These are still early days for Mantle, but we can already see its ability to reduce CPU overhead rather dramatically compared to Direct3D. That's exactly the sort of innovation folks have wanted to see in PC gaming, and AMD and DICE are already delivering. One would hope this demonstration of a more modern approach to graphics programming would spur others (ahem, Redmond) to innovate in a way that can benefit the entire PC ecosystem.
There's lots of work yet to be done on Mantle. AMD needs to refine its drivers, add some key features, and improve performance scaling for its older GCN-based graphics chips. Meanwhile, in order for Mantle to really gain traction, EA and DICE will have to follow through on their promise to bring the Mantle rendering path to a host of other games based on the Frostbite 2 engine.
Based on these first results, the big beneficiaries of Mantle's proliferation will probably be folks who, for one reason or another, have a PC that isn't built to perform especially well in many of today's games. PCs with slower processors stand to gain the most.
That said, there are already some well-worn paths to very good gaming experiences on the PC today. The Haswell-based Core i7-4770K is faster than the A10-7850K regardless of the graphics API. Switching from AMD's Direct3D driver to Nvidia's will get you more than halfway to Mantle's performance on an A10-7850K, too. AMD would do well to work on improving its Direct3D drivers and CPUs, as well as pursuing Mantle development—but I'm sure they already know that. I'm happy to see AMD pushing innovation in graphics APIs at the same time.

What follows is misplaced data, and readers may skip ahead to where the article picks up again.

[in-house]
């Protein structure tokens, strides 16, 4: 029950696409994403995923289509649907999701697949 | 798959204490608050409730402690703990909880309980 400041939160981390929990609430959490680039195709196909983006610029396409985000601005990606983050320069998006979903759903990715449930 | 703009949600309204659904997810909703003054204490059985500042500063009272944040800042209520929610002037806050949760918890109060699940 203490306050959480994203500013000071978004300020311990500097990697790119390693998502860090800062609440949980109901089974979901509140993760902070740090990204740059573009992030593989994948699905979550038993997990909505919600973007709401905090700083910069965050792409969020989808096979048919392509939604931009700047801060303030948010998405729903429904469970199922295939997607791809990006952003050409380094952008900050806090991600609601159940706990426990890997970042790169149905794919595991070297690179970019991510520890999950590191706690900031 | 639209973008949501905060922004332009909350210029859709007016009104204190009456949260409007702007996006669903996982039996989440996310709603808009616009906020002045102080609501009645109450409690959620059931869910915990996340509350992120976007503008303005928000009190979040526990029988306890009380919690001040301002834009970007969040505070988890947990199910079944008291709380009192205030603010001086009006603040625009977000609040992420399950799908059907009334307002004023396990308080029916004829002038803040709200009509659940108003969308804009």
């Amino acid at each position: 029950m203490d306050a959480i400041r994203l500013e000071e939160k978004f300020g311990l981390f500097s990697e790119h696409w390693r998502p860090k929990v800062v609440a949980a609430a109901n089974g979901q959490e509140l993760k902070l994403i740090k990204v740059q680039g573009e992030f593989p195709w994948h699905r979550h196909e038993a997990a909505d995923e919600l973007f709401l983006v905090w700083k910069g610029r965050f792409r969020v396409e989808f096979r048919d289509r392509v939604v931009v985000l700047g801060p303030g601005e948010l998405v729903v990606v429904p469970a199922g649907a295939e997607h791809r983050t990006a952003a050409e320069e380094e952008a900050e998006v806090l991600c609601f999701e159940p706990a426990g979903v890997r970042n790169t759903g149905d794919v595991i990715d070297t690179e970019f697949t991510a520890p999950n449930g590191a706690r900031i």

We'll surely test Mantle's performance on a broader range of CPUs as it matures. I'm curious to play around with different core counts and to see whether low-power chips like Kabini can provide good gaming experiences with Mantle. Our next task, though, will be to see what performance benefits Mantle can deliver in GPU-limited scenarios. Stay tuned for that.
I tweet things on Twitter sometimes.
340 comments — Last by pogsnet1 at 9:08 AM on 02/19/14
|The Tech Report System Guide: May 2017 editionRyzen 5 takes the stage||110|
|Aorus' GeForce GTX 1080 Ti Xtreme Edition 11G graphics card reviewedThe eagle has landed||33|
|Corsair's K95 RGB Platinum gaming keyboard reviewedA lean, mean macro machine||15|
|HyperX's Pulsefire gaming mouse reviewedKeeping it simple the first time out||8|
|AMD's Radeon RX 580 and Radeon RX 570 graphics cards reviewedIteration marches on||162|
|AMD's Ryzen 5 1600X and Ryzen 5 1500X CPUs reviewed, part oneGetting our game on||192|
|EpicGear's Morpha X modular gaming mouse reviewedHave it your way||11|
|A moment of Zen with David Kanter: The TR Podcast 190Digging into the whys of Ryzen||39|
|LG's X Venture has a beefy battery and a heavy-duty build||10|
|Huawei opens up three new Windows 10 notebooks||4|
|Corsair Commander Pro takes charge of case fans and lighting||3|
|National Taffy Day Shortbread||10|
|Agon AG251FG can do 2560x1440 or 240Hz||16|
|Let's hope lightning doesn't strike FSP's PTM+ power supply||25|
|Rumor: Leaked pictures appear to show Nvidia's next Titan card||18|
|Microsoft sketches out its latest Surface Pro||39|
|AMD says its Vega cards will launch "over the next couple of months"||112|